Then there's the other bracelet I finished on my new loom a few days ago. This one is a bracelet kit from called "Queen Nefertiti". Actually, the kit makes two bracelets, one 1" wide and the other 3/4" wide. It uses 11/0 delica beads. Crazy??? Yes! My daughter could not believe I was making it. The instructions were great, the beads labeled A, B, C, D, E and F. So I had six piles with a sticker label for each. I enlarged the pattern on my iPad and followed it row by row. There were about 74 rows! And now you know I AM crazy.

I have to decide if I want to leave the bracelet like it is or weave beads on the edges like the photo below.

Monday, January 2, 2017


A little late, but I wish you a wonderful year ahead! Stay healthy ... don't trip over your dog like I did last year on New Year's Day. I'm so thankful to be back to working on projects again and being active.

My new Mirrix loom has been a JOY! I just finished this wrapped bracelet made with seed beads. It's about 1/2" wide and 14" long and wraps around the wrist twice. I tried to take a photo of it wrapped around my wrist, but that wasn't possible! But I love it! I added a few of my own lampwork beads at the ends.

I showed you the first tapestry and bead bracelet I made in my post a few weeks ago. I've worn it many times, and it has received many OOOHs and AAAHs. Here are a few more similar ones made with the dyed silk thread ... I just listed them in my Etsy shop. There will be a loud scream and wonderful celebration if one ever sells!

Now I need to get back to my Cowboys and Indians jewelry class with Leslie Kail Villarreal which ends in a couple weeks. It focuses on using metal stamps and creating individual components that can be attached to each other, creating a beautiful necklace. Here is one of her examples. I'm not sure how mine will look, but am waiting for more metal stamps that are not available now. And am also waiting for warmer weather to work out in the garage! Need to use my hydraulic press, as well as a 3 lb. hammer and a solid working surface.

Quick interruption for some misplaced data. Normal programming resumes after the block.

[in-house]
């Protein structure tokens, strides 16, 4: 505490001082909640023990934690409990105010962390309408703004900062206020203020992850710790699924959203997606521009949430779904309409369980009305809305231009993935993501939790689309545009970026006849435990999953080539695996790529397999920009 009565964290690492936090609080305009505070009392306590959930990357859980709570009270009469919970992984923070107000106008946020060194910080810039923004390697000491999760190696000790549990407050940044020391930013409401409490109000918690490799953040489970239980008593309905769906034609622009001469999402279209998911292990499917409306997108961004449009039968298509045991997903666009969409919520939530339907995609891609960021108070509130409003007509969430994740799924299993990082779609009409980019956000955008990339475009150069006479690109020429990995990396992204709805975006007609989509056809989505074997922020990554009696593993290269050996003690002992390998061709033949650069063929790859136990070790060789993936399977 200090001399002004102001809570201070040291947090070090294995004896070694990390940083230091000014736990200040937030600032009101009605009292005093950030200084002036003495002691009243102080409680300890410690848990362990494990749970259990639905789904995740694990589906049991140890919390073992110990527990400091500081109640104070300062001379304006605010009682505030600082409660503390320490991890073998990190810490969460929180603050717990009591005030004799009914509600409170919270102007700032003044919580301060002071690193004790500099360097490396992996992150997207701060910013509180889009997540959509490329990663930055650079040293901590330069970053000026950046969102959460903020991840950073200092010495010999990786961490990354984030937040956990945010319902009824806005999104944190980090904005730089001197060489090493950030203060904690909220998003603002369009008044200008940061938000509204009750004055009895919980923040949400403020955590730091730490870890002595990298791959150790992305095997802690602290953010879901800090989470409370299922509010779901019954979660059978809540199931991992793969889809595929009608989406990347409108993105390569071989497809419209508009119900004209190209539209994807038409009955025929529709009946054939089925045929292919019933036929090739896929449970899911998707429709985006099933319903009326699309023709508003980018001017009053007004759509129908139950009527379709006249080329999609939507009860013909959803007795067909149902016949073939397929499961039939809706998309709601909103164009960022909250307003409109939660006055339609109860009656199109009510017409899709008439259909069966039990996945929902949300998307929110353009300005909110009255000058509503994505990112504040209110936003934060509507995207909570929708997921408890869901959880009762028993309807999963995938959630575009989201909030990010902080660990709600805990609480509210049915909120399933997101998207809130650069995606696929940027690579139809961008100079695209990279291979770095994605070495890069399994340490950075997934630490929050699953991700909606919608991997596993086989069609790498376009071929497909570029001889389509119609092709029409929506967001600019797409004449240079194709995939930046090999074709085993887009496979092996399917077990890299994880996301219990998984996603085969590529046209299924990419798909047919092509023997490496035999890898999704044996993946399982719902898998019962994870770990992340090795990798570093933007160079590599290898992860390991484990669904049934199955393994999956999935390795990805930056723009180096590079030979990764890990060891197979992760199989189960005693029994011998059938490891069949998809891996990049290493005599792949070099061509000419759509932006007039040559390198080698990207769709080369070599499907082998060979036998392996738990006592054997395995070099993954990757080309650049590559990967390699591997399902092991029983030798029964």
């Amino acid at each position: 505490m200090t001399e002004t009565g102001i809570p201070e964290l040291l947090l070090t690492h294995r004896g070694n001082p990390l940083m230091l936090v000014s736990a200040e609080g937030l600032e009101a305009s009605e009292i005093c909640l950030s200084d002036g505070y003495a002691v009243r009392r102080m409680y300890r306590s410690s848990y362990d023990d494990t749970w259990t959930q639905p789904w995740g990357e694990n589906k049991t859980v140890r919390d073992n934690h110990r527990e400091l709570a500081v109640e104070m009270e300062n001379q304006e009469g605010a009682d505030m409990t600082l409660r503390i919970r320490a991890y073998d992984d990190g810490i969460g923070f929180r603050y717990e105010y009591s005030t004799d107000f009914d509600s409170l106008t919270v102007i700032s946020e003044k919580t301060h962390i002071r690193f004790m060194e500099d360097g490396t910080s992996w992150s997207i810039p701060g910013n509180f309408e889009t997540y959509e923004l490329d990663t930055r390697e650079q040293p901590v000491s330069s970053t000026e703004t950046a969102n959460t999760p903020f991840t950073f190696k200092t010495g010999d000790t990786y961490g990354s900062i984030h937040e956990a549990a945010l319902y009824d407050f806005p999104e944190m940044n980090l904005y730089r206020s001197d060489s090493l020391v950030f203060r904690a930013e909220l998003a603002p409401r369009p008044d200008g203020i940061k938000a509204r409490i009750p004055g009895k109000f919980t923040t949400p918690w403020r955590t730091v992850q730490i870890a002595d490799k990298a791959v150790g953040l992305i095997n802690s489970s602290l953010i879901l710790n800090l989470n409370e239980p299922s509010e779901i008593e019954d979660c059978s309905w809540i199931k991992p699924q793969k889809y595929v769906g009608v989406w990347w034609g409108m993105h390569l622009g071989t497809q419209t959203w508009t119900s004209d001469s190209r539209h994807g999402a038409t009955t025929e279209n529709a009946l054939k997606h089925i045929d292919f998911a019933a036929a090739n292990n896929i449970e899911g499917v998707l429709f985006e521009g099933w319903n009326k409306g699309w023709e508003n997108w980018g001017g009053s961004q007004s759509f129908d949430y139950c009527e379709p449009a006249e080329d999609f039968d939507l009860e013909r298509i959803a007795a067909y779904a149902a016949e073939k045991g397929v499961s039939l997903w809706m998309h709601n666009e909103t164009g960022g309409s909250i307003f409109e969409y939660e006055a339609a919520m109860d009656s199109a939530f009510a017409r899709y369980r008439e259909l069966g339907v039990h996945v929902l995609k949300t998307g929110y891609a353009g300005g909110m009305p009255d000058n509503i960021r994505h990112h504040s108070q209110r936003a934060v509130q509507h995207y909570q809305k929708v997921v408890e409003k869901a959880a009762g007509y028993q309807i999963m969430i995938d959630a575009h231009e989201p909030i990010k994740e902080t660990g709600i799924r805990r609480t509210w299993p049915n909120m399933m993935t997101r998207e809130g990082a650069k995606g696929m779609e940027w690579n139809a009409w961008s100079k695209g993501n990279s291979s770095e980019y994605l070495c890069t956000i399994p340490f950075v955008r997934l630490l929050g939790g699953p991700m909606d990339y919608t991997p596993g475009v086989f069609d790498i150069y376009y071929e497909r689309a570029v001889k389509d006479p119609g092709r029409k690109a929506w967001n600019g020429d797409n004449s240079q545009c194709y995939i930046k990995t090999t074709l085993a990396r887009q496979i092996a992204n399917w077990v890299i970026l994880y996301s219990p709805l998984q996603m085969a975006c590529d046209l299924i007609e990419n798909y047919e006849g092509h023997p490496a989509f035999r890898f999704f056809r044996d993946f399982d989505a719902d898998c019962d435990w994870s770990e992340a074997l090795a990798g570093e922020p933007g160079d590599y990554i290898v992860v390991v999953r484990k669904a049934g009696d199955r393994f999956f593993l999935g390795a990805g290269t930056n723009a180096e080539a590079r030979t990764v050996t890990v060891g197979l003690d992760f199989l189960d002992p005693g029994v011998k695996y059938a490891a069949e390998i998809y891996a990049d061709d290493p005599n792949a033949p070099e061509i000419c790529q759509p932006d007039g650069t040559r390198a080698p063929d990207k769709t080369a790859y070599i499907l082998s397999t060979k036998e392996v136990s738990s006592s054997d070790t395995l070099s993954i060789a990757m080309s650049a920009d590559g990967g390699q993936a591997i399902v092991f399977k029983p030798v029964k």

Saturday, December 3, 2016


I've always been interested in weaving, which probably dates back to the time my mother made rag rugs on a huge loom in my grandfather's barn! I never wanted to make anything THAT size and certainly don't have an extra room ... which you'd need for a loom that size! But over the years I've made small pieces, like mug rugs, coasters, and, as shown in a recent post, woven pendants.

A few months ago I purchased a class from Craftsy called Bead & Tapestry Cuff with Claudia Chase .... and was hooked! I dreamt about the Mirrix loom she was using, but the cost was just a little (a LOT!) on the high side. Incidentally, Claudia Chase is the founder of Mirrix Looms and her story of starting the company is interesting ... if you have time to go to their website and browse.

Anyway, on the past Black Friday weekend they had a sale and Rose Mary ordered her 12" Little Guy Mirrix Loom! It arrived a few days ago. I first had to do all the errands on my list so I would have uninterrupted days to explore my early Christmas gift! Yesterday I started viewing the videos again for warping the loom. It took several tries, but I finally understood the method. Anything is easy when you do it correctly!

So late last night I took a few photos of my project. Here is the loom shown full size with my "affinity" bracelet. The bracelet is 3/4" wide and I'll weave until it's 4-1/2" long. I have an inch to go! The loom looks huge, doesn't it, compared to the bracelet? But it's only 11-1/2" wide and 17-1/2" high.

And here is a close-up photo.

I have a choice of keeping the warp ends long. And after finishing the threads by braiding and knotting, you can tie it on your wrist or weave a peyote slider that goes on the long cords and slides to loosen or tighten the bracelet .... OR .... I could weave it longer to fit my wrist .... OR ......